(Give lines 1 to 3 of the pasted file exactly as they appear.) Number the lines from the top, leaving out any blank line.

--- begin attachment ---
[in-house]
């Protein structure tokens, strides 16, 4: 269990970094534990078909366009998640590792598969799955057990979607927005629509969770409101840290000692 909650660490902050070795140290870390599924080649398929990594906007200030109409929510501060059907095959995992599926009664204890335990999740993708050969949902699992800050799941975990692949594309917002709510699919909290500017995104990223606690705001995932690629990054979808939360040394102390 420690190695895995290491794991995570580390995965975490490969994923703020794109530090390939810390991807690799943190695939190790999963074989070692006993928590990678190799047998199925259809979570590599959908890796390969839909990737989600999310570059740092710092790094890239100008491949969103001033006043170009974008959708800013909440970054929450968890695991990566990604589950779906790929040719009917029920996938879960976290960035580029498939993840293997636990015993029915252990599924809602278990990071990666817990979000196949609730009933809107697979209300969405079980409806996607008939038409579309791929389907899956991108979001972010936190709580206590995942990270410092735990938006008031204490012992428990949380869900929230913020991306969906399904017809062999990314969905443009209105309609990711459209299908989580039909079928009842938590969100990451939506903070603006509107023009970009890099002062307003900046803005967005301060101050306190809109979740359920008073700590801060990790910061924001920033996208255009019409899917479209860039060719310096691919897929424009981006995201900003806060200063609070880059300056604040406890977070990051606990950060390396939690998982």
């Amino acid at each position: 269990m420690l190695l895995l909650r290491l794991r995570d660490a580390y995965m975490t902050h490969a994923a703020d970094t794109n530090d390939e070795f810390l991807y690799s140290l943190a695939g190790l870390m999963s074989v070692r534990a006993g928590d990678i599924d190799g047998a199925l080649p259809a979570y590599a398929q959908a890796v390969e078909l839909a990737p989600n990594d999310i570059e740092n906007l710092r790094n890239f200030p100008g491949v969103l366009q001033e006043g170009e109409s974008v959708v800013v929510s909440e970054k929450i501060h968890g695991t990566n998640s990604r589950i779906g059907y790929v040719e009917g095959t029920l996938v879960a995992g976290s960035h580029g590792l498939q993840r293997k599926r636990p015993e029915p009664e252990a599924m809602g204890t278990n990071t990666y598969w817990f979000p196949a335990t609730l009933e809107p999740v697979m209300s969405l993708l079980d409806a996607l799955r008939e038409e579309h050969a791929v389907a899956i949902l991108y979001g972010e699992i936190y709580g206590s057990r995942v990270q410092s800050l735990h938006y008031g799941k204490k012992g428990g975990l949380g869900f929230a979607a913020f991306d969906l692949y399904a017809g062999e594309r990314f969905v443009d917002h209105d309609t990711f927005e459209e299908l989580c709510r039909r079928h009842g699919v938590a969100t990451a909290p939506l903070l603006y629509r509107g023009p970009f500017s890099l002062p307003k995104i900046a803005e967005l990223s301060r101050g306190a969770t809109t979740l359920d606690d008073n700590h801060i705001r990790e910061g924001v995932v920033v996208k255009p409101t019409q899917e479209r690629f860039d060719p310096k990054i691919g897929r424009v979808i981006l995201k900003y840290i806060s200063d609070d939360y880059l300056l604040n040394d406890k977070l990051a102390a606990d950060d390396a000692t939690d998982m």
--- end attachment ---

[in-house]
């Protein structure tokens, strides 16, 4: 269990970094534990078909366009998640590792598969799955057990979607927005629509969770409101840290000692 909650660490902050070795140290870390599924080649398929990594906007200030109409929510501060059907095959995992599926009664204890335990999740993708050969949902699992800050799941975990692949594309917002709510699919909290500017995104990223606690705001995932690629990054979808939360040394102390 420690190695895995290491794991995570580390995965975490490969994923703020794109530090390939810390991807690799943190695939190790999963074989070692006993928590990678190799047998199925259809979570590599959908890796390969839909990737989600999310570059740092710092790094890239100008491949969103001033006043170009974008959708800013909440970054929450968890695991990566990604589950779906790929040719009917029920996938879960976290960035580029498939993840293997636990015993029915252990599924809602278990990071990666817990979000196949609730009933809107697979209300969405079980409806996607008939038409579309791929389907899956991108979001972010936190709580206590995942990270410092735990938006008031204490012992428990949380869900929230913020991306969906399904017809062999990314969905443009209105309609990711459209299908989580039909079928009842938590969100990451939506903070603006509107023009970009890099002062307003900046803005967005301060101050306190809109979740359920008073700590801060990790910061924001920033996208255009019409899917479209860039060719310096691919897929424009981006995201900003806060200063609070880059300056604040406890977070990051606990950060390396939690998982």
């Amino acid at each position: 269990m420690l190695l895995l909650r290491l794991r995570d660490a580390y995965m975490t902050h490969a994923a703020d970094t794109n530090d390939e070795f810390l991807y690799s140290l943190a695939g190790l870390m999963s074989v070692r534990a006993g928590d990678i599924d190799g047998a199925l080649p259809a979570y590599a398929q959908a890796v390969e078909l839909a990737p989600n990594d999310i570059e740092n906007l710092r790094n890239f200030p100008g491949v969103l366009q001033e006043g170009e109409s974008v959708v800013v929510s909440e970054k929450i501060h968890g695991t990566n998640s990604r589950i779906g059907y790929v040719e009917g095959t029920l996938v879960a995992g976290s960035h580029g590792l498939q993840r293997k599926r636990p015993e029915p009664e252990a599924m809602g204890t278990n990071t990666y598969w817990f979000p196949a335990t609730l009933e809107p999740v697979m209300s969405l993708l079980d409806a996607l799955r008939e038409e579309h050969a791929v389907a899956i949902l991108y979001g972010e699992i936190y709580g206590s057990r995942v990270q410092s800050l735990h938006y008031g799941k204490k012992g428990g975990l949380g869900f929230a979607a913020f991306d969906l692949y399904a017809g062999e594309r990314f969905v443009d917002h209105d309609t990711f927005e459209e299908l989580c709510r039909r079928h009842g699919v938590a969100t990451a909290p939506l903070l603006y629509r509107g023009p970009f500017s890099l002062p307003k995104i900046a803005e967005l990223s301060r101050g306190a969770t809109t979740l359920d606690d008073n700590h801060i705001r990790e910061g924001v995932v920033v996208k255009p409101t019409q899917e479209r690629f860039d060719p310096k990054i691919g897929r424009v979808i981006l995201k900003y840290i806060s200063d609070d939360y880059l300056l604040n040394d406890k977070l990051a102390a606990d950060d390396a000692t939690d998982m």